I finally told my wife, “I think the universe is yelling at me and I just need to adjust my approach.” And that’s when I really switched hard over into this concept of prevention of blindness and enabling of technology to help people who are blind thrive. But it’s really the same thing; it’s uncovering what you believe in, what you’re passionate about, and then finding out how to present yourself and sell yourself in a way that makes you a success.

The final piece, I think, perhaps, of this answer is, I’ve been mentoring a young man for at this point, probably four years. When I connected with him, he was one course away from graduating from Princeton. So this was a man who was completely blind, had a full scholarship to Princeton, within one course of graduating and had been that way for two years. Two years without graduating, with only one course to complete, and sitting at home with his parents, unemployed.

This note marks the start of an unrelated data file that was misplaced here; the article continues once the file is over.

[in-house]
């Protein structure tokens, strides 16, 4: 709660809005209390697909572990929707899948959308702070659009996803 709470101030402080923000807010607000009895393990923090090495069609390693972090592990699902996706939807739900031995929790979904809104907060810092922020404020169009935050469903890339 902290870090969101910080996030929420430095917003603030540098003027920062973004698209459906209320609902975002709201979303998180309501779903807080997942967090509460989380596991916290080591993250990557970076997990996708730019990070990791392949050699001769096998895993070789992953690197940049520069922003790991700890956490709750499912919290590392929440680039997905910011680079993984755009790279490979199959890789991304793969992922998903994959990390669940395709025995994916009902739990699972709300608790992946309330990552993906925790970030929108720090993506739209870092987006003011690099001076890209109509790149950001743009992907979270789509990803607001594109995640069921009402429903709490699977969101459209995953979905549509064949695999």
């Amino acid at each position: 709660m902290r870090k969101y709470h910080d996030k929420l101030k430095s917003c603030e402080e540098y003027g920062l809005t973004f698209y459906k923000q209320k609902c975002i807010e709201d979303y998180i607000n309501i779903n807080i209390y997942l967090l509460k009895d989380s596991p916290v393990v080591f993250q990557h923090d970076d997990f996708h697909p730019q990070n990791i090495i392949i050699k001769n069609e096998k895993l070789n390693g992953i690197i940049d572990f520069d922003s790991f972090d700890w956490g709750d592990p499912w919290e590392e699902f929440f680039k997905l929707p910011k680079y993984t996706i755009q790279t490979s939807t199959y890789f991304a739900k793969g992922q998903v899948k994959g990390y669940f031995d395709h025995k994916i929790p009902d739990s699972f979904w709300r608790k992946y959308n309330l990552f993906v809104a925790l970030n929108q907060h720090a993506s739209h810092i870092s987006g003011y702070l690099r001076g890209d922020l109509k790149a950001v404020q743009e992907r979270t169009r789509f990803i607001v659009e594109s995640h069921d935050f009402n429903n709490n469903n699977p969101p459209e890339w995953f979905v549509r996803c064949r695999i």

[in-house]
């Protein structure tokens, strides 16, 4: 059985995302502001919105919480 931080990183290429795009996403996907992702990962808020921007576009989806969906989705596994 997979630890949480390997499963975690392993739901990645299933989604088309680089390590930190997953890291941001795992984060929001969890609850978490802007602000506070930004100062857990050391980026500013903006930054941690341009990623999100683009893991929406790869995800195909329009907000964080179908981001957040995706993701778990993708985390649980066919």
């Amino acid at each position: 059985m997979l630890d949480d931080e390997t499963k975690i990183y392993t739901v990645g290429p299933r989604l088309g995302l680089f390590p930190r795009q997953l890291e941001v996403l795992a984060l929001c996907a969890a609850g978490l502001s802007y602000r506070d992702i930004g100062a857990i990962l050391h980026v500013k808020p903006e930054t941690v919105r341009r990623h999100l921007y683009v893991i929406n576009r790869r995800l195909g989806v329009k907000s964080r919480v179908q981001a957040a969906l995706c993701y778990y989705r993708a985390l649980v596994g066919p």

It was his parents who begged me to mentor him through the fortune of a strong network. I was able to connect at the convenience of his school, who simply loved this young man and wanted him to come back. Within a day of us agreeing to work together, I said, “you need to get on the phone immediately. The college wants you back; they want you to graduate.” Within six months, he was graduated from Princeton. So wonderful accomplishment there.

I helped him find an internship in an accounting firm, which was where his skills were, and since that time, he has been promoted twice he is about a third of the way through a Masters degree in taxation, and while he still lives at home, his life has completely flipped. He’s a very happy, confident person. He is moving gradually ahead of his peers, sighted or otherwise.

Nasreen:

Sometimes it just takes one person to make a huge difference in someone’s life and I think that’s exactly what you’ve done.

Ed:

Nothing could make me feel better. He’s not my son, but there’s some element of parental pride in what he’s accomplished.